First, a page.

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How to Find a Cesspool

Tracy Morris

Whether you're looking to clean out your septic system or you just want to keep people from walking on a potential collapse hazard, it's important to know the location of the cesspools or septic tanks on your property.


Do not walk on the cesspool if it appears ready to collapse. Visual clues to indicate this may include depressions of earth around the cesspool where it has already partially collapsed.

Finding them can be challenging--particularly when the property's history is not known, but it doesn't have to be. With a little detective work, finding a cesspool is easier than you might think.

  1. Check for hardware. Cesspools generally have exposed manhole covers or stakes to locate buried covers. Some have additional clean-out ports, which look like a capped 12" diameter pipe. A few even have electrical boxes. A quick visual inspection of the property may reveal the cesspool's location.

  2. Look for clues in the landscaping. For example, there will be no old growth trees planted near the cesspool. Additionally, there may be dirt mounds, rock piles, depressions in the dirt or raised areas where dirt has washed away. The vegetation atop a cesspool may also look different than surrounding greenery--either lush if the cesspool leaks or sparse if the dirt on top the cesspool has washed away.

  3. Search for a cesspool by using a metal detector. Some cesspools use reinforced concrete in their construction. A metal detector will pick up the presence of the metal reinforcements in the concrete.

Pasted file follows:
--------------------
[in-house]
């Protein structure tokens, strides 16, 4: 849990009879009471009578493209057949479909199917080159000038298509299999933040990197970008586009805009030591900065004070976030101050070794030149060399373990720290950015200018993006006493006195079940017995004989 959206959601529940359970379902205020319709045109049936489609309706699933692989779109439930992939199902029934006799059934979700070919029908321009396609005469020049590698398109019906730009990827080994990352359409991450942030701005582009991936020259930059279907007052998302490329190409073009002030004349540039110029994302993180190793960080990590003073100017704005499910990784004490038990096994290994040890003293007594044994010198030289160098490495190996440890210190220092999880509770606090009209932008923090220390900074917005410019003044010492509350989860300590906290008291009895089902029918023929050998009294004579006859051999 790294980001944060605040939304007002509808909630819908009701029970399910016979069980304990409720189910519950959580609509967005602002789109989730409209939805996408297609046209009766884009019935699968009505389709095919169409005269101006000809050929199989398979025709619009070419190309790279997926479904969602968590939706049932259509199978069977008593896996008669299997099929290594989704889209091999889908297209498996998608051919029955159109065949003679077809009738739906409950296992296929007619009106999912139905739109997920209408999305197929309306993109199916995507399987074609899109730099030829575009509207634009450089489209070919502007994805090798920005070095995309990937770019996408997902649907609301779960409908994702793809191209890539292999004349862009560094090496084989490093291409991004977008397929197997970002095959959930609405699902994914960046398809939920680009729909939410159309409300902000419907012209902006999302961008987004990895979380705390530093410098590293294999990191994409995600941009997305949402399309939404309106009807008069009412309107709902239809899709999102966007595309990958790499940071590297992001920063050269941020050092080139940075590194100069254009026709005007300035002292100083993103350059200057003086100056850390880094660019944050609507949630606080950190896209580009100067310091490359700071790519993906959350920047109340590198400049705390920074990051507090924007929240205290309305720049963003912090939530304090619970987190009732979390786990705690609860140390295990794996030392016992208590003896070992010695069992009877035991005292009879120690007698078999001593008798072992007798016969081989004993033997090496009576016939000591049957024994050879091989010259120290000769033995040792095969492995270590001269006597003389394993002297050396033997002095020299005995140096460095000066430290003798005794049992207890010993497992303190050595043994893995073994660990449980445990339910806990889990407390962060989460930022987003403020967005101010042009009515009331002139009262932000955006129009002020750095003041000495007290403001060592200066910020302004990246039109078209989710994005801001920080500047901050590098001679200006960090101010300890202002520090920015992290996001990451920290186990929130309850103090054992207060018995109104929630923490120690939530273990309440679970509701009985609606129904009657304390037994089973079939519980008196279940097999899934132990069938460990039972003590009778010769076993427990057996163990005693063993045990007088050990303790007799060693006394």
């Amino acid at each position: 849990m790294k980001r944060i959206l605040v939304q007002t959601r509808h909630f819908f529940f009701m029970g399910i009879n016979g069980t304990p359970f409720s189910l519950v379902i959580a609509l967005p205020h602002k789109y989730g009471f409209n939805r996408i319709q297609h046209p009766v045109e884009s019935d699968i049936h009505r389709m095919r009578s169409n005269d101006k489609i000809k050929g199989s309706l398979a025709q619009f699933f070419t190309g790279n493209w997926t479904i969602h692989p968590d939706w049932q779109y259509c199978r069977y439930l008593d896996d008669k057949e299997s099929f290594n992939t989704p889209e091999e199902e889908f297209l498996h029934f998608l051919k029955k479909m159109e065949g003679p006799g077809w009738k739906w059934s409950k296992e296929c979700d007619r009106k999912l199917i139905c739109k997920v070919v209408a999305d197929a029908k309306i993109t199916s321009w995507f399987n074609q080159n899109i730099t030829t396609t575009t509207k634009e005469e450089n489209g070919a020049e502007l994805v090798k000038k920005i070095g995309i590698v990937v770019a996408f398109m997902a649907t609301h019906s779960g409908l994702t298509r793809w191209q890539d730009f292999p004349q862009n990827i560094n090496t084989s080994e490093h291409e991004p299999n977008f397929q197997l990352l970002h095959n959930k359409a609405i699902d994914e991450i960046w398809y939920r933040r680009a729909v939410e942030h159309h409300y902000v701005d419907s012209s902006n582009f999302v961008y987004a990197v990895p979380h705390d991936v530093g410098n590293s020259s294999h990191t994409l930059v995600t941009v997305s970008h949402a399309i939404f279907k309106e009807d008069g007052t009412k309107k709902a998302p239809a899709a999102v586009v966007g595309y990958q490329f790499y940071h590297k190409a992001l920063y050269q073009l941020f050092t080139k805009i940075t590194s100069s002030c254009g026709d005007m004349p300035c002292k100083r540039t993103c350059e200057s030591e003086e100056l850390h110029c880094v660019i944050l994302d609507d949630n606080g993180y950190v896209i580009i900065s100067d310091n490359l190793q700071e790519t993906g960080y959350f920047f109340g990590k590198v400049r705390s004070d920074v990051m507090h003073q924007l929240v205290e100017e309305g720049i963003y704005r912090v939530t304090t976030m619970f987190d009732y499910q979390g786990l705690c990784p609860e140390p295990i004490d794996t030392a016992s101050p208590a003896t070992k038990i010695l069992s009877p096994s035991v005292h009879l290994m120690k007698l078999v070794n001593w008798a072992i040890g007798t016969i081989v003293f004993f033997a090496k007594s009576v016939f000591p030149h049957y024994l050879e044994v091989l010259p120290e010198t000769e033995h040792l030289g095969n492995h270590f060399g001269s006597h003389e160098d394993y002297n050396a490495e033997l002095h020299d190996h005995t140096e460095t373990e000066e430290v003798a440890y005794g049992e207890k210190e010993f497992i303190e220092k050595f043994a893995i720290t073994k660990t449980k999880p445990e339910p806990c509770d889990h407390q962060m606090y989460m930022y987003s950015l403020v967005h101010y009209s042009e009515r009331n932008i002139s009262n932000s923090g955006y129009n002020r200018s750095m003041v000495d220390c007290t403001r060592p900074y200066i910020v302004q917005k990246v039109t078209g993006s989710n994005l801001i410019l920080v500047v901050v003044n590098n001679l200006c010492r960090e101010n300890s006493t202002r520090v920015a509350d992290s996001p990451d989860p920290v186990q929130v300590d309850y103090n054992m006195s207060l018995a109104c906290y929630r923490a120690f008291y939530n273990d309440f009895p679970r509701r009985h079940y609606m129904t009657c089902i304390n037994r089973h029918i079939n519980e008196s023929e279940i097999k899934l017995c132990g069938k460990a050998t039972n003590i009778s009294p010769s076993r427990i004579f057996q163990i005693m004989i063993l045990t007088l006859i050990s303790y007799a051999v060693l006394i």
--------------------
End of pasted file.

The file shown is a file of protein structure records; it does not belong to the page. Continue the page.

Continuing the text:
4. Ask your local septic system pumping company. If the cesspool is more than four years old, it may be possible that a local septic service company has been called out to service the system.

  5. Follow the sewer lines. Locate the point where the plumbing leaves your home, and follow the pipes to the cesspool. You can easily find buried pipes by probing the ground with the rebar rod, or running a pipe snake through the pipes and having someone listen for the sound of the snake moving through the pipes.

  6. Follow the drain lines. Drainage lines are pipes that carry the contents of a cesspool away from the cesspool tank and distribute them over an absorption field. These pipes are usually made of plastic. The vegetation over the absorption field area will appear swampy, marshy or more lush than the surrounding vegetation due to the nutrients present in the cesspool contents. Find the drain lines by probing the ground with the rebar rod until you encounter resistance or hear the sound of the rod touching the plastic piping. Once you have found the drain lines, you can follow them back to the cesspool.

  7. Let mother nature help you. In winter, snow will melt faster over cesspools and absorption fields.